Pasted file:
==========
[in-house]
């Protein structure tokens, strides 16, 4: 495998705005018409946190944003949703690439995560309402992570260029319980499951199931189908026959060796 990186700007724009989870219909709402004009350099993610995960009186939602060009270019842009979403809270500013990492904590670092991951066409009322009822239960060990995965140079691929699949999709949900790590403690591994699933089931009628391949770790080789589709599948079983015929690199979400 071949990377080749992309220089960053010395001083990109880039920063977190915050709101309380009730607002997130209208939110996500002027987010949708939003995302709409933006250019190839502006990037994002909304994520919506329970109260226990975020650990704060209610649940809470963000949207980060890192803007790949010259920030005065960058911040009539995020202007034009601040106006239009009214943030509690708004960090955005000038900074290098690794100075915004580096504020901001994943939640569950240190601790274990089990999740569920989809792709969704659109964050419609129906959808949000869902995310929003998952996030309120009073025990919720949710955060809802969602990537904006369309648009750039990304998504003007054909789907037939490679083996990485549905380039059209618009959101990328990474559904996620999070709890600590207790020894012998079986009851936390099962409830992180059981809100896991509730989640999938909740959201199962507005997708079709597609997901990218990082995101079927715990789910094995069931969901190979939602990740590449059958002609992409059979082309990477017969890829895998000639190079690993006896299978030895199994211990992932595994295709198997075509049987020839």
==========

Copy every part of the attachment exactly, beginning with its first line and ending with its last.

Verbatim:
[in-house]
């Protein structure tokens, strides 16, 4: 495998705005018409946190944003949703690439995560309402992570260029319980499951199931189908026959060796 990186700007724009989870219909709402004009350099993610995960009186939602060009270019842009979403809270500013990492904590670092991951066409009322009822239960060990995965140079691929699949999709949900790590403690591994699933089931009628391949770790080789589709599948079983015929690199979400 071949990377080749992309220089960053010395001083990109880039920063977190915050709101309380009730607002997130209208939110996500002027987010949708939003995302709409933006250019190839502006990037994002909304994520919506329970109260226990975020650990704060209610649940809470963000949207980060890192803007790949010259920030005065960058911040009539995020202007034009601040106006239009009214943030509690708004960090955005000038900074290098690794100075915004580096504020901001994943939640569950240190601790274990089990999740569920989809792709969704659109964050419609129906959808949000869902995310929003998952996030309120009073025990919720949710955060809802969602990537904006369309648009750039990304998504003007054909789907037939490679083996990485549905380039059209618009959101990328990474559904996620999070709890600590207790020894012998079986009851936390099962409830992180059981809100896991509730989640999938909740959201199962507005997708079709597609997901990218990082995101079927715990789910094995069931969901190979939602990740590449059958002609992409059979082309990477017969890829895998000639190079690993006896299978030895199994211990992932595994295709198997075509049987020839």